M&E contractors and building services managers looking to maximise space within plant rooms have a checklist of utilities to consider - heating systems are just one of many. Chris Caton, Product Manager at Ideal Commercial Boilers explains his thoughts on the process and the factors that should be considered by when considering space allocation for boilers within plant rooms.
Smaller footprint boilers or a modular system will help with plant room design, as space is often at a premium in many cases; M&E contractors need to make the most of room in small or otherwise filled plant rooms.
It’s also worth noting that legislation around BS 6644 should also be taken into consideration, especially the amount of ventilation that is needed for the safe running of a boiler installation. The obvious checks need to be considered such as space around the boiler, which should always be in line with manufacturer’s guidelines for servicing and commissioning checks.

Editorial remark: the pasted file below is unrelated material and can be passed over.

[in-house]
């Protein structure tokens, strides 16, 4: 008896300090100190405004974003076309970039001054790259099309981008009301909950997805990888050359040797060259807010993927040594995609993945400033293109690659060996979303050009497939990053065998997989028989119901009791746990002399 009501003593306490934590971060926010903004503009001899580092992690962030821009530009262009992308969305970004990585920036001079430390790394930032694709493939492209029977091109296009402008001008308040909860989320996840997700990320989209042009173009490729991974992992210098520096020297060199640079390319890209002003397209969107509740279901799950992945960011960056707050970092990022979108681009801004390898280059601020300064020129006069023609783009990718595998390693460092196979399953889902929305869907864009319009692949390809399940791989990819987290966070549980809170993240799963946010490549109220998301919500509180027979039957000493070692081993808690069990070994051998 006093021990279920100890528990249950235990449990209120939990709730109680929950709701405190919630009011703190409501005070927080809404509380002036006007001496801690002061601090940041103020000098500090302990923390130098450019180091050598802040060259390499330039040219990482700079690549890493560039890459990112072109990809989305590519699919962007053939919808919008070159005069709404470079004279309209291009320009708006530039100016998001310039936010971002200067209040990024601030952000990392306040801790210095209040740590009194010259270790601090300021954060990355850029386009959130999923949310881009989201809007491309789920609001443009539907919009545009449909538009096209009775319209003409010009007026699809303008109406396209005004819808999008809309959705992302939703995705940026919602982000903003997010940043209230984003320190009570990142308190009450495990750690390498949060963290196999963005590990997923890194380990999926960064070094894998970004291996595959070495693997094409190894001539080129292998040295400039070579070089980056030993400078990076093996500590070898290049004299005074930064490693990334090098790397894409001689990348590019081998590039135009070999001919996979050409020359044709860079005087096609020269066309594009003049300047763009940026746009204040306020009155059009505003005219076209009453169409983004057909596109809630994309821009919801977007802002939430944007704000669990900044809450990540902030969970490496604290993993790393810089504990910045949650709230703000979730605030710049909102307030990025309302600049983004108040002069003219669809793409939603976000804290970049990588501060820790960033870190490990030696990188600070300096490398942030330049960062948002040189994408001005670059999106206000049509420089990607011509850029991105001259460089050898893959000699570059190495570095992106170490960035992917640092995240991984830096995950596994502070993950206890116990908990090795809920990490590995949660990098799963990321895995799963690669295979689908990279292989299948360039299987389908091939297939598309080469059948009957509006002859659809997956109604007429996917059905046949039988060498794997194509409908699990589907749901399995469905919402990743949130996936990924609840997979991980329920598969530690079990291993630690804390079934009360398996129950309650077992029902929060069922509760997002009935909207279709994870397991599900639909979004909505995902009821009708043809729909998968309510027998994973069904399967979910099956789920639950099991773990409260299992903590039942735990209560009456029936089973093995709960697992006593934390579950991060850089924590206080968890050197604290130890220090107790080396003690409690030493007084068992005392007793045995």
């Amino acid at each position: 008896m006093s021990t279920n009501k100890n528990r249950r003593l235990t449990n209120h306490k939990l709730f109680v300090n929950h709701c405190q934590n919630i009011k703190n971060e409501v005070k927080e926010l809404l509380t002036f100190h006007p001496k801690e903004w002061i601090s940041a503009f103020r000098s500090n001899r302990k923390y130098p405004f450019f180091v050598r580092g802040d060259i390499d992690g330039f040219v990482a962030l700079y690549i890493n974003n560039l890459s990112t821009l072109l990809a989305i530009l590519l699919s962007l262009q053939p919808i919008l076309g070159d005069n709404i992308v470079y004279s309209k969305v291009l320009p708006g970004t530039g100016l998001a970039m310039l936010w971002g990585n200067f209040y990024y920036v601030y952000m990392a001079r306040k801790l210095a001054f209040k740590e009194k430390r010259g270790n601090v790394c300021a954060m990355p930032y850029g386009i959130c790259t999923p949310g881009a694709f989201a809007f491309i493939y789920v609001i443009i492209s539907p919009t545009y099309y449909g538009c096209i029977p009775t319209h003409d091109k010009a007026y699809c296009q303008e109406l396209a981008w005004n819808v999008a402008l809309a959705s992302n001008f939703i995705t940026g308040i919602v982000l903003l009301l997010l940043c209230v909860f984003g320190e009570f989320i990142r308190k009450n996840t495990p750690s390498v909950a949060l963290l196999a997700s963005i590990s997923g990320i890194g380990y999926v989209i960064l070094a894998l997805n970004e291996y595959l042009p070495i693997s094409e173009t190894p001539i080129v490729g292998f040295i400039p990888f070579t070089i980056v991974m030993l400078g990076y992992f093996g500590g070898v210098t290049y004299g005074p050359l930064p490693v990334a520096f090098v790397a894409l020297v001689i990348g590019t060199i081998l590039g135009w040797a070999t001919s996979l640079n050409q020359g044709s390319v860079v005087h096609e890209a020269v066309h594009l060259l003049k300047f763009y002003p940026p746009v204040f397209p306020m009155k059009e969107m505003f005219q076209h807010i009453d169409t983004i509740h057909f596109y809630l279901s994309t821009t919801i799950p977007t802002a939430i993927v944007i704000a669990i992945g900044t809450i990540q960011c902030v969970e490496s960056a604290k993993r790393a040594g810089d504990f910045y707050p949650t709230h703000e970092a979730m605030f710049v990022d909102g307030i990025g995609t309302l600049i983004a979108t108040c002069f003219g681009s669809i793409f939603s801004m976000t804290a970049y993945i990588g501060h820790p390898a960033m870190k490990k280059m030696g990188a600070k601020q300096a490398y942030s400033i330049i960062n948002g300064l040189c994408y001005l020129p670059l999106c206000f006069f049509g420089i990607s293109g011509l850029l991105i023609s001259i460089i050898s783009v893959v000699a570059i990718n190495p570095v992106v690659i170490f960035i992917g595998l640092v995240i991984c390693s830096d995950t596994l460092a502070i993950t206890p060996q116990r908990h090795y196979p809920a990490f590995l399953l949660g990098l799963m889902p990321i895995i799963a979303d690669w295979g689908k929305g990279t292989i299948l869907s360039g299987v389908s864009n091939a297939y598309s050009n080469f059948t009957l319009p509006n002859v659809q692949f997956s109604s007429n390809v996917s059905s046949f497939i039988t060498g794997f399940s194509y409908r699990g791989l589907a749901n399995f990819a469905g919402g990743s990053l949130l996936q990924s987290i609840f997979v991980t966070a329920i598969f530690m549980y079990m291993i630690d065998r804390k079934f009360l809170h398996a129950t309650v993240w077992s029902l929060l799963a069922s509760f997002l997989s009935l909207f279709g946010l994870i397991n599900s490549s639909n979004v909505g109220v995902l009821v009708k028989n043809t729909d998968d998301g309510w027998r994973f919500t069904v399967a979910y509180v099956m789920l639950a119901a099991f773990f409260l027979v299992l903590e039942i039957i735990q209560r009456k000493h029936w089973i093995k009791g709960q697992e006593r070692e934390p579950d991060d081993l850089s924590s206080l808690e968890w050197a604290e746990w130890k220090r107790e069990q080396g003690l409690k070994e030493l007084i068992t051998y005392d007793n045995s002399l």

There should also be no space constraints with regards to the flue – servicing access should never be restricted. Identifying the safe parameters within the legislation should always be checked with the flue installer or manufacturer.
Sometimes, a building refurbishment can mean that boilers and heating systems need to be relocated to other parts of a building, away from the original plant room. In some cases, these can be relocated to the roofs of buildings.
A good example of this in practice was the installation of 20 Ideal Commercial Evomax 150kW wall-hung commercial condensing boilers and five Frame and Header kits to Southampton City Council in five of its residential tower blocks. A plant room was created on the roof of each block to accommodate the Evomax boilers and other appliances.
With the fitting of any boiler the system separation and water treatment processes are a necessity meaning adequate space needs to be allotted and factored in. Corrosion of pipes and boiler parts from incorrect treatment can mean that heating systems fail or at worse are out of service for a lengthy period – this is something that needs to be avoided at all costs.
This article first appeared in HVR magazine, April 2018.